The ‘whys’ of weather are complex. Who to ask about them is not. The answer is scientists. It’s their job, their passion and their pleasure to...

  5. CHAPTER 2: LIVING IN A CHANGING ENVIRONMENT
    (pp. 14-33)

    IT WAS JANUARY 2008 and I was on the back deck ofHMS Endurance, wearing a full-body survival suit and eager for the short helicopter ride that would take me onto Antarctic ice for the first time. The ship was travelling through the channel that divides James Ross Island from the Antarctic Peninsula – a trip that would have been impossible not so long ago.

    Since the 1990s, a series of ice shelves along the Antarctic Peninsula have collapsed, including the ice shelf that had once permanently connected James Ross Island to the rest of the continent. Most famously, the...

  6. CHAPTER 3: PROMOTING HEALTH AND WELLBEING
    (pp. 34-56)

    THIRTY-FIVE YEARS AGO, when Professor Ian Frazer was a young medical student in Scotland, doctors regularly decided not to tell patients they had cancer. Hiding the bitter truth was widely thought to be kinder. After all, there was often little that doctors could do to treat the disease, says Frazer, the 2006 Australian of the Year who helped develop a vaccine against cervical cancer. “It was considered better for them not to know.”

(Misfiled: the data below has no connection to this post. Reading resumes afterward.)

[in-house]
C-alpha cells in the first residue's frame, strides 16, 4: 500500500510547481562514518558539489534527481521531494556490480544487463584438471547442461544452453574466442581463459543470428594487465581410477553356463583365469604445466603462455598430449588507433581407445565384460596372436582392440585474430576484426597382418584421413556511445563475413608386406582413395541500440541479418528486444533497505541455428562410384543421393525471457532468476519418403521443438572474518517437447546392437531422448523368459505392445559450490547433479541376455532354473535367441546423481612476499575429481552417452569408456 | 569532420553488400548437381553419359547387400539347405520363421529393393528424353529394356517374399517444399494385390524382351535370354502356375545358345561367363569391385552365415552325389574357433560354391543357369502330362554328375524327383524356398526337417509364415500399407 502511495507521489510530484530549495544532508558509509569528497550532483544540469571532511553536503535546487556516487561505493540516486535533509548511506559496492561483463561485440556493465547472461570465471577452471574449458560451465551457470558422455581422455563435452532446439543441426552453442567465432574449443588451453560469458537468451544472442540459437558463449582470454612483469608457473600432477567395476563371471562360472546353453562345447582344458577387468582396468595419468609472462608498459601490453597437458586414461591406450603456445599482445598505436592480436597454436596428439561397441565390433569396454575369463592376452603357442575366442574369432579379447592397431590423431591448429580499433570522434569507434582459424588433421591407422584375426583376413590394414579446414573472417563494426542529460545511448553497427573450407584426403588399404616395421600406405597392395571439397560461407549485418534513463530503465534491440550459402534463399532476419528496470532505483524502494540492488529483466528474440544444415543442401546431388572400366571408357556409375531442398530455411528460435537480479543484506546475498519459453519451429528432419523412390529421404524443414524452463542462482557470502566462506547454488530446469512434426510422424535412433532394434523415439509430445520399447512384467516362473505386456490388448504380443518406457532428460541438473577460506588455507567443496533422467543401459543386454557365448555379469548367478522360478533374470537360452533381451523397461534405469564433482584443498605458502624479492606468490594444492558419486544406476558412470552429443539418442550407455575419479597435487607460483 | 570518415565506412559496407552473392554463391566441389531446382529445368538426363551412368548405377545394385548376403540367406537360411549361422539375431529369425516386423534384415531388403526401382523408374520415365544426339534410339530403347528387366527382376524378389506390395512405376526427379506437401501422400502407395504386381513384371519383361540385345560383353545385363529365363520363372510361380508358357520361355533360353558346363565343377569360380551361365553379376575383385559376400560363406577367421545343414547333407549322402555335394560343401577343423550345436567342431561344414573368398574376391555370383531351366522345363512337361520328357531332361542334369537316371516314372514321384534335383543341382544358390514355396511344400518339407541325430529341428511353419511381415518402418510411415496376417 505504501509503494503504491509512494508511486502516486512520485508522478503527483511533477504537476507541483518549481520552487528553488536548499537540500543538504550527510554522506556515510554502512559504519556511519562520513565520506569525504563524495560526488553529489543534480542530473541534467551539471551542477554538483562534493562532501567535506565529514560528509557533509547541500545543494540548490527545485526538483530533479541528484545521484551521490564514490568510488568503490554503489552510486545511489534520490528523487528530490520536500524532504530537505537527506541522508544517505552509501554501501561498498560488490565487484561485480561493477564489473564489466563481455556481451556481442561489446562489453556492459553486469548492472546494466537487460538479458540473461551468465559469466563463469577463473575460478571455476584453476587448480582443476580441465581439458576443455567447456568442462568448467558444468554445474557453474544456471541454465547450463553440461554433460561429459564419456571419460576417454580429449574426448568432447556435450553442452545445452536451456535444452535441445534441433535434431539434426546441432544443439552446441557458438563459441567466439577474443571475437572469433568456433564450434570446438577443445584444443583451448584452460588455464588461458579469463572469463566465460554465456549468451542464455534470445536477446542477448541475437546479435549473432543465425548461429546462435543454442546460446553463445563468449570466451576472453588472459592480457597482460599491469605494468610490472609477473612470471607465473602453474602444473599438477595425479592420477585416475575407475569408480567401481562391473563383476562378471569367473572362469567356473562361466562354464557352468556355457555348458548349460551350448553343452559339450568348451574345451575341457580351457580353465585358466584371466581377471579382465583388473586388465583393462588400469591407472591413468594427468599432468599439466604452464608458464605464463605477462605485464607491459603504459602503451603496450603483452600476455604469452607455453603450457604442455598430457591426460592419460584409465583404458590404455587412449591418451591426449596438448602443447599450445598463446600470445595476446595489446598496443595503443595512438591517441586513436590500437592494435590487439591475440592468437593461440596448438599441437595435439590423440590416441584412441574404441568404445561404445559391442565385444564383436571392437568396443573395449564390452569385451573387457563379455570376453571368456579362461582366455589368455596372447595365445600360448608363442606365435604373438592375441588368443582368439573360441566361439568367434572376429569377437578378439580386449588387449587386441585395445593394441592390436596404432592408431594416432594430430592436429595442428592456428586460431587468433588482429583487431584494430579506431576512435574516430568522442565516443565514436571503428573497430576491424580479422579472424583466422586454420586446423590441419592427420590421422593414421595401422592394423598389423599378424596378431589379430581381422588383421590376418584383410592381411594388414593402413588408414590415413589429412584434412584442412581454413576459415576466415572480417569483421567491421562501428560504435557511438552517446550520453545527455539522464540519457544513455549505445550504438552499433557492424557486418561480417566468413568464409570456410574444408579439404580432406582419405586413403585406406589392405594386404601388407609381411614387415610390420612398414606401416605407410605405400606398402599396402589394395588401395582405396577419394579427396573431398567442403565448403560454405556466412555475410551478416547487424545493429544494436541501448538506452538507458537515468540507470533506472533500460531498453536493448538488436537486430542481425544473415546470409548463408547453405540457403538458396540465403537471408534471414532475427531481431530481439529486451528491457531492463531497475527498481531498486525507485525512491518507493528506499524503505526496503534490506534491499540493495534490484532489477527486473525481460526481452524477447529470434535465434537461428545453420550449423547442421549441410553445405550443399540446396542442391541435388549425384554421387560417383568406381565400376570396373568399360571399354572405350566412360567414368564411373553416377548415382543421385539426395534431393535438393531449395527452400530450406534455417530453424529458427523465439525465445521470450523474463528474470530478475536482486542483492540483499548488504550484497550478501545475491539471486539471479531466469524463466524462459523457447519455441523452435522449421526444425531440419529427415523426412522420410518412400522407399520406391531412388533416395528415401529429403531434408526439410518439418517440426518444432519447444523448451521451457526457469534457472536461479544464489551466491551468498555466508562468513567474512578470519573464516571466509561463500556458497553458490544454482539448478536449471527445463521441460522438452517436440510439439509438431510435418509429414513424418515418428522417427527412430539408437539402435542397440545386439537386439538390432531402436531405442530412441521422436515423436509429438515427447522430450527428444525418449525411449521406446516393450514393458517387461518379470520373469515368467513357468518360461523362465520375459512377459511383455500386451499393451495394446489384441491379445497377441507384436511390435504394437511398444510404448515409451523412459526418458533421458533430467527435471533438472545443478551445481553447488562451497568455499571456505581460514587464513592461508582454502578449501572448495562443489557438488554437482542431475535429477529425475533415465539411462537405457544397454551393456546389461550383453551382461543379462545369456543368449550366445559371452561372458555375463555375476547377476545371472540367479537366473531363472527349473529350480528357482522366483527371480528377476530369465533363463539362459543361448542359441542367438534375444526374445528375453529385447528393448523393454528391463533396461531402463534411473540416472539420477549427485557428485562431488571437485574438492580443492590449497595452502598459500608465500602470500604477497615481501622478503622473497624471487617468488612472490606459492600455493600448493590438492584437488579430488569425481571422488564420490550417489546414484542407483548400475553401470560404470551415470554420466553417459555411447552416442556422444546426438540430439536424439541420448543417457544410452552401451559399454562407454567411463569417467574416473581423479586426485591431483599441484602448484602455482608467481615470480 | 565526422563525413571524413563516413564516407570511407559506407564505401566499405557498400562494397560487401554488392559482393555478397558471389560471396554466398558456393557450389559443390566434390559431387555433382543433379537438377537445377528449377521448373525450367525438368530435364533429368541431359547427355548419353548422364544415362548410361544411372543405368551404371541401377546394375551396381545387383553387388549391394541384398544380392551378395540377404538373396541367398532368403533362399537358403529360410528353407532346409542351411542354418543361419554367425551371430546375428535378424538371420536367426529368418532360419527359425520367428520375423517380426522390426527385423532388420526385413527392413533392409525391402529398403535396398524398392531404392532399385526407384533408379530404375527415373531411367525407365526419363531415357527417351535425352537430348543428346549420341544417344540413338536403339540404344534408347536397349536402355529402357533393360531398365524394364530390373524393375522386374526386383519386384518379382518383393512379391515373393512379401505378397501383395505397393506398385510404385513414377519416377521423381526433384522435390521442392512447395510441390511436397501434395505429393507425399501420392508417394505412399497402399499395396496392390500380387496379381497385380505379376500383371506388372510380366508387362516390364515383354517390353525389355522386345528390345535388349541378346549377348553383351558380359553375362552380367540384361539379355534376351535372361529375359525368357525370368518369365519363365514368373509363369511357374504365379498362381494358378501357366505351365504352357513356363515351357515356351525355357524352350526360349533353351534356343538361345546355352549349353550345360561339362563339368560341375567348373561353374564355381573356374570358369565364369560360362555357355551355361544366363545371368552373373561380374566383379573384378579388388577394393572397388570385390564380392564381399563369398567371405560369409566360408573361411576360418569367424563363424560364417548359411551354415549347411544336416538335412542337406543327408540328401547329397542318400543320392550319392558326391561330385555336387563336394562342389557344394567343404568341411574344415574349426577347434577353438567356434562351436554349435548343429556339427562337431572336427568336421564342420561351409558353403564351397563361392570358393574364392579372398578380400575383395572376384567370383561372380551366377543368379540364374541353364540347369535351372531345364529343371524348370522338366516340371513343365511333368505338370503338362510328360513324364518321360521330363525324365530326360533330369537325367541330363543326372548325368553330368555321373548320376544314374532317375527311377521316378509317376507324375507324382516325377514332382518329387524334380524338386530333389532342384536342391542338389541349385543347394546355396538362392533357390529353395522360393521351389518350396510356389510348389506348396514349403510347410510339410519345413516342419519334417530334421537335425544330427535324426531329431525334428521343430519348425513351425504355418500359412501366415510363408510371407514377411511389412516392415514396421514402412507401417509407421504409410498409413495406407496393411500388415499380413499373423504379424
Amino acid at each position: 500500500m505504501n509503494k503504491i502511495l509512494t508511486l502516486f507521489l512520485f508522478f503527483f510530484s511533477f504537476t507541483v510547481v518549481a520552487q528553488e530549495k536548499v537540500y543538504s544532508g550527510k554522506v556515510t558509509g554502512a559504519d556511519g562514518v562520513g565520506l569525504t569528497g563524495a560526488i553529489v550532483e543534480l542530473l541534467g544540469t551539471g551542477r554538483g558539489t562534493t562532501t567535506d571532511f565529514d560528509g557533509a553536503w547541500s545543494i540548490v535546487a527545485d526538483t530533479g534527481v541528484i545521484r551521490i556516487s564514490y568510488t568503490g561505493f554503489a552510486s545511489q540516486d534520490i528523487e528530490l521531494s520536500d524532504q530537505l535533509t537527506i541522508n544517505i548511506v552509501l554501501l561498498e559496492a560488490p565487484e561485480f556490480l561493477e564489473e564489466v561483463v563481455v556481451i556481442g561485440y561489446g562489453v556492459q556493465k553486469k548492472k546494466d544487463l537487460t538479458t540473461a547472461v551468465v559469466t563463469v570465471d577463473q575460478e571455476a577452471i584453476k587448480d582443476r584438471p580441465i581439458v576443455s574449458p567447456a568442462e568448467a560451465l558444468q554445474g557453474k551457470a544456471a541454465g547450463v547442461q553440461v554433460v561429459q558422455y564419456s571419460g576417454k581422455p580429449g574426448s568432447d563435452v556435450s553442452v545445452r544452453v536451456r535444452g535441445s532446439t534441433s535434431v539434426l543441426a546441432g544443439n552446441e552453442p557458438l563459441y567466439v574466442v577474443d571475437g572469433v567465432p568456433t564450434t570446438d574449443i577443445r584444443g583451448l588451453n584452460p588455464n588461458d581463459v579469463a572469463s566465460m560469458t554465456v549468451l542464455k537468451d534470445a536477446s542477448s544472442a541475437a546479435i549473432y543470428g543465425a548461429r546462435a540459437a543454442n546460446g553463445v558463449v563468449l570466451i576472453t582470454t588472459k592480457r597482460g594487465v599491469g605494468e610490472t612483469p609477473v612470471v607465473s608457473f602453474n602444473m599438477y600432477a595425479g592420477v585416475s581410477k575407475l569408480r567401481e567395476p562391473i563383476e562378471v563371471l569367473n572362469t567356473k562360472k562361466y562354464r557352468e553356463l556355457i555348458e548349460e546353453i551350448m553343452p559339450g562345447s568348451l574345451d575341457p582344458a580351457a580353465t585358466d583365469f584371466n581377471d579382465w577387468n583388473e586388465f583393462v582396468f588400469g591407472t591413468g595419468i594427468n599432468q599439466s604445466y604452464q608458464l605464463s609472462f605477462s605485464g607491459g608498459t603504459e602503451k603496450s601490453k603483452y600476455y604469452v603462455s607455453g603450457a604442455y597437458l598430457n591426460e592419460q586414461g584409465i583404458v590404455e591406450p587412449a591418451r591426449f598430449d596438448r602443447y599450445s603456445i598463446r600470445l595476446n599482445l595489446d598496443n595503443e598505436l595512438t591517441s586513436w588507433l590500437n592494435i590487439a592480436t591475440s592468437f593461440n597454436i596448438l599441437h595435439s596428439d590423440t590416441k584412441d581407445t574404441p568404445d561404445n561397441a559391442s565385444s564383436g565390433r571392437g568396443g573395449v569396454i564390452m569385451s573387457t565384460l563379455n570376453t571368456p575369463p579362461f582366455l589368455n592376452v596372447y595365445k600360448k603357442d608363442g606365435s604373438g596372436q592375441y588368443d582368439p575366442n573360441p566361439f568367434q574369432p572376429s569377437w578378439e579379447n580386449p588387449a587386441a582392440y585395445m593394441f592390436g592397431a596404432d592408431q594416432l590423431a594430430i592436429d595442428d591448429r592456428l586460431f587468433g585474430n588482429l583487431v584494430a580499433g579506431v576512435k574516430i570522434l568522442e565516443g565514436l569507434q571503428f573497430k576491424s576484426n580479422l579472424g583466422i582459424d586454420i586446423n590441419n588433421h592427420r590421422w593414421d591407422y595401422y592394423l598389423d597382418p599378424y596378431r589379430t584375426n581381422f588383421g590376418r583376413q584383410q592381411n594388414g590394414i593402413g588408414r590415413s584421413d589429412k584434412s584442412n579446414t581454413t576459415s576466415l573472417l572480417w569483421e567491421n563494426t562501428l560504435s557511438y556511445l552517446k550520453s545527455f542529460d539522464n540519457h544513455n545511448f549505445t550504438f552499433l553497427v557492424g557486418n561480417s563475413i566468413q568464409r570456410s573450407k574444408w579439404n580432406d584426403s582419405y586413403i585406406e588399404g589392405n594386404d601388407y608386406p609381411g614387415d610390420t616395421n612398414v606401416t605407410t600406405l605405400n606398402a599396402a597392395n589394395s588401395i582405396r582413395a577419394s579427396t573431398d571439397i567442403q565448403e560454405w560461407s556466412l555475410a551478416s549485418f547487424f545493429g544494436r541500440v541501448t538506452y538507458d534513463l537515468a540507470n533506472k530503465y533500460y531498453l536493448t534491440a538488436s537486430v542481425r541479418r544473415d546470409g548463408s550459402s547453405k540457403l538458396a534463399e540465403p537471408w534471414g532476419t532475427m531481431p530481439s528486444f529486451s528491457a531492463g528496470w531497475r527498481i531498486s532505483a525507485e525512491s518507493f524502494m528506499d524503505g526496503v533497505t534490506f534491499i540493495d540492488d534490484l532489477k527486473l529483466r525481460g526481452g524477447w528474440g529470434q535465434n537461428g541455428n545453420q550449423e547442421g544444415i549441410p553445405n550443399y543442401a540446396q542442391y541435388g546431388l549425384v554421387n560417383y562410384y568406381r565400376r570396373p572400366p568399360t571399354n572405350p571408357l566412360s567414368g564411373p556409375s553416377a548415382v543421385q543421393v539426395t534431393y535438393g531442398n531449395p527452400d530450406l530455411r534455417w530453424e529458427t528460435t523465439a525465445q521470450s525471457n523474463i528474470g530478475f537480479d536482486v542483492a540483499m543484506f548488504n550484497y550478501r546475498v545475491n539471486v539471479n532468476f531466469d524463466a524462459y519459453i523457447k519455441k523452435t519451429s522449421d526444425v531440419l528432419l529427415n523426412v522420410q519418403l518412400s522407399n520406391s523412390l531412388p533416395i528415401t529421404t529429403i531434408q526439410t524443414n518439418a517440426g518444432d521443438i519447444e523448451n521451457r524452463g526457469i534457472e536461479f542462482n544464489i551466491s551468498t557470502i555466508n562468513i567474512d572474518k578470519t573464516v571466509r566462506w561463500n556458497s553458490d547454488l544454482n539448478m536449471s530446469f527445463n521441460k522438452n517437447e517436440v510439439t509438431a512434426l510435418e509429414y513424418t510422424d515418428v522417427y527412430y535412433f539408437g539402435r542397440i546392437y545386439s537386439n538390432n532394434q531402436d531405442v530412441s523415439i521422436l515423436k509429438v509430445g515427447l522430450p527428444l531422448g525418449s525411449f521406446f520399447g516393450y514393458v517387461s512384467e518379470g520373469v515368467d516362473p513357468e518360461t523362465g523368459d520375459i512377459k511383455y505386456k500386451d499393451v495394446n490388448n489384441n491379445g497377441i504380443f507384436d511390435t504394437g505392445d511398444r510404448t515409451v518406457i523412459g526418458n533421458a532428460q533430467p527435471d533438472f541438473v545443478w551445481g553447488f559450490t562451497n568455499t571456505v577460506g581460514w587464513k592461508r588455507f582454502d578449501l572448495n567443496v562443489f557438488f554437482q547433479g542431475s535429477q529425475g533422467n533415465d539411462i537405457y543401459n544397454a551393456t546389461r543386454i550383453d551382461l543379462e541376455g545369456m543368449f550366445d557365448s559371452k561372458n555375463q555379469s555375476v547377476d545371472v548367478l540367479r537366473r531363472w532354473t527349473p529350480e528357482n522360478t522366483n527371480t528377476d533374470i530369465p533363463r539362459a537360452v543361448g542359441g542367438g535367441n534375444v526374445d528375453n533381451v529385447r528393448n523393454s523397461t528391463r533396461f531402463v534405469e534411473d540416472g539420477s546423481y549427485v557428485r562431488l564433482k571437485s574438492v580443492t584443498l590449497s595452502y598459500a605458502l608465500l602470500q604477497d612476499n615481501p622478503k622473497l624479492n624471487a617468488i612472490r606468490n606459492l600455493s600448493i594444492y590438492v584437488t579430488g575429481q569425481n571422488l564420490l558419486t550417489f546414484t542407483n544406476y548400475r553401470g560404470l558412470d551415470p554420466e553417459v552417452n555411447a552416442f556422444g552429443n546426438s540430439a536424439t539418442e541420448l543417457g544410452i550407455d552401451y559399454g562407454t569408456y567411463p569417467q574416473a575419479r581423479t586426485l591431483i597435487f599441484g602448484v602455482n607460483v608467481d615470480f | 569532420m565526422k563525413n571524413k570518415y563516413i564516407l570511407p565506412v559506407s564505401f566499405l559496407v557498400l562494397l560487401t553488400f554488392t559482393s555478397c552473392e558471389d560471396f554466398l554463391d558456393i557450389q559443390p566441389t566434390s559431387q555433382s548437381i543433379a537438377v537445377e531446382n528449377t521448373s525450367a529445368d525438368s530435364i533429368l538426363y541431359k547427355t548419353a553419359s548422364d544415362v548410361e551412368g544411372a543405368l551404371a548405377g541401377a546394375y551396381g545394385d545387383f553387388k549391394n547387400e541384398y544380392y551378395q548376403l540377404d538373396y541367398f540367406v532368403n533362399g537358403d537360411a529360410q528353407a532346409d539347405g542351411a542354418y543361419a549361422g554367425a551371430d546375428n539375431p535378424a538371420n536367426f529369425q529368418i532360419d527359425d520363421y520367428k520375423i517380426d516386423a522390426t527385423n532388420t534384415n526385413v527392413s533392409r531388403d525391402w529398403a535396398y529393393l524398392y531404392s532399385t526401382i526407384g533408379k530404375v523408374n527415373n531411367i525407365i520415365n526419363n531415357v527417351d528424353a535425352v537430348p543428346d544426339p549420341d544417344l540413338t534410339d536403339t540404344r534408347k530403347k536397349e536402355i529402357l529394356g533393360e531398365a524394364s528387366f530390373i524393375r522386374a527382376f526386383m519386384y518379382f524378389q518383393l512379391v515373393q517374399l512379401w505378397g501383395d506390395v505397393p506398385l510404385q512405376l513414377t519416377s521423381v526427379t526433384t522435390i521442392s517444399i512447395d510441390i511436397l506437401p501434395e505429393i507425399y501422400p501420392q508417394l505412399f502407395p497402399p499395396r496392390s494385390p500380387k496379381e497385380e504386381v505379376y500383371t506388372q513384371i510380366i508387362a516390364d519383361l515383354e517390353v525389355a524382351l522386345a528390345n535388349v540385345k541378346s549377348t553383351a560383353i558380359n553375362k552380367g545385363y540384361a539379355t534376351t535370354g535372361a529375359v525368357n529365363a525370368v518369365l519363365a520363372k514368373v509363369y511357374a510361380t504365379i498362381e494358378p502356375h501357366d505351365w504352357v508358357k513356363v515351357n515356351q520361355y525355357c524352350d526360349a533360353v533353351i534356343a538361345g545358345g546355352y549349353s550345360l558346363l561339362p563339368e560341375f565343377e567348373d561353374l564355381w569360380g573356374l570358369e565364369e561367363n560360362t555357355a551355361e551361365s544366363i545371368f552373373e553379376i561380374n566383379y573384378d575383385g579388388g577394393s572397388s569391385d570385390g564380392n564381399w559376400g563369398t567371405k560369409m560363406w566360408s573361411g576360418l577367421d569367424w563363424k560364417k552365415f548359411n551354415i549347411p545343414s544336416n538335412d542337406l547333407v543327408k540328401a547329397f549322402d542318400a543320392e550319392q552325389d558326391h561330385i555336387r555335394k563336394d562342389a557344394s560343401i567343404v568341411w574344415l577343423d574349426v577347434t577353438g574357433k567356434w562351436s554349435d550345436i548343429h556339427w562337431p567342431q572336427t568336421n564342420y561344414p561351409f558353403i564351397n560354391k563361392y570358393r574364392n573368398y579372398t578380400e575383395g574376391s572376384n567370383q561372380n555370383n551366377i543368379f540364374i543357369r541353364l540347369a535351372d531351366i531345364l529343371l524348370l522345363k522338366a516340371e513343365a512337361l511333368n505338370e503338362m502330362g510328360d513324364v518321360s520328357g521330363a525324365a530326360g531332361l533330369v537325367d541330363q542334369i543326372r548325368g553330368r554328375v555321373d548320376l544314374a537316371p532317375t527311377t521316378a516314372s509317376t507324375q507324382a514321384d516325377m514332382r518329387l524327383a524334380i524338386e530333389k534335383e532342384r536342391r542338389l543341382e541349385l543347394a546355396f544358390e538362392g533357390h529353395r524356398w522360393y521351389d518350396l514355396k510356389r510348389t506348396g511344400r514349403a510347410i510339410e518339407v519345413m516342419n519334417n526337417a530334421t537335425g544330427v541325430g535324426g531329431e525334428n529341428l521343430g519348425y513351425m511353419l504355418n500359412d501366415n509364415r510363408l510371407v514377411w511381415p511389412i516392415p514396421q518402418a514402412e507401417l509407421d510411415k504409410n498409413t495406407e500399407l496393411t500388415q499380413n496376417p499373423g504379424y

Cancer treatment has changed radically since then. In the 1970s, when Frazer was in training, doctors might have hoped to cure 15-20 per cent of cancer patients...

  7. CHAPTER 4: MANAGING OUR FOOD AND WATER ASSETS
    (pp. 57-71)

    AGRICULTURE BEGAN with the domestication of wheat and barley in ancient Mesopotamia (part of the Middle East based on modern Iraq and Syria) more than 10000 years ago. The food stability provided by these temperate cereal grains that could be stored over winter, enabled the development of ‘settled’ societies and allowed people free time for intellectual pursuits, culminating in the science we know now. It is on the modern version of this science that our civilisation will now depend in our efforts to ensure the world can feed the nine billion people projected by 2050.

    In 1798, English scholar Thomas...

  8. CHAPTER 5: SECURING AUSTRALIA’S PLACE IN A CHANGING WORLD
    (pp. 72-91)